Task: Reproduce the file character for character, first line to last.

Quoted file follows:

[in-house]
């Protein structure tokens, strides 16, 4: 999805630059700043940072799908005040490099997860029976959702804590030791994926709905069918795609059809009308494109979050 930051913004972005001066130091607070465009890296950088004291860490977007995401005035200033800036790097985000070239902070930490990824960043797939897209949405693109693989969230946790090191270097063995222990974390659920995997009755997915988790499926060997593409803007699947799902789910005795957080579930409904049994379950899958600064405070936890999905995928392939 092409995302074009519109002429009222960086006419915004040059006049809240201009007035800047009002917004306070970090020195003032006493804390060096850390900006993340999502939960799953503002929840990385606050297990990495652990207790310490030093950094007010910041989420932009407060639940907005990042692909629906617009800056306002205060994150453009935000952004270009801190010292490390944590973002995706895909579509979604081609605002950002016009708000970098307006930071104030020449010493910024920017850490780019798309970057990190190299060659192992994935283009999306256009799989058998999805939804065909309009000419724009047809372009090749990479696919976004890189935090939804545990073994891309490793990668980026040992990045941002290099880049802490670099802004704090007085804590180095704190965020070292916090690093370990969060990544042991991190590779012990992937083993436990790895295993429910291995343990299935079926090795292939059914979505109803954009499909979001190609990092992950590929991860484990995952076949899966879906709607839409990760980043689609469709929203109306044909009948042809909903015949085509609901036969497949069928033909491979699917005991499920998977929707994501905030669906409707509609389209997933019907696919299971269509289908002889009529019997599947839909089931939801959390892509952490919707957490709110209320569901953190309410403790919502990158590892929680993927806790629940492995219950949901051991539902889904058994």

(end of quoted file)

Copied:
[in-house]
């Protein structure tokens, strides 16, 4: 999805630059700043940072799908005040490099997860029976959702804590030791994926709905069918795609059809009308494109979050 930051913004972005001066130091607070465009890296950088004291860490977007995401005035200033800036790097985000070239902070930490990824960043797939897209949405693109693989969230946790090191270097063995222990974390659920995997009755997915988790499926060997593409803007699947799902789910005795957080579930409904049994379950899958600064405070936890999905995928392939 092409995302074009519109002429009222960086006419915004040059006049809240201009007035800047009002917004306070970090020195003032006493804390060096850390900006993340999502939960799953503002929840990385606050297990990495652990207790310490030093950094007010910041989420932009407060639940907005990042692909629906617009800056306002205060994150453009935000952004270009801190010292490390944590973002995706895909579509979604081609605002950002016009708000970098307006930071104030020449010493910024920017850490780019798309970057990190190299060659192992994935283009999306256009799989058998999805939804065909309009000419724009047809372009090749990479696919976004890189935090939804545990073994891309490793990668980026040992990045941002290099880049802490670099802004704090007085804590180095704190965020070292916090690093370990969060990544042991991190590779012990992937083993436990790895295993429910291995343990299935079926090795292939059914979505109803954009499909979001190609990092992950590929991860484990995952076949899966879906709607839409990760980043689609469709929203109306044909009948042809909903015949085509609901036969497949069928033909491979699917005991499920998977929707994501905030669906409707509609389209997933019907696919299971269509289908002889009529019997599947839909089931939801959390892509952490919707957490709110209320569901953190309410403790919502990158590892929680993927806790629940492995219950949901051991539902889904058994």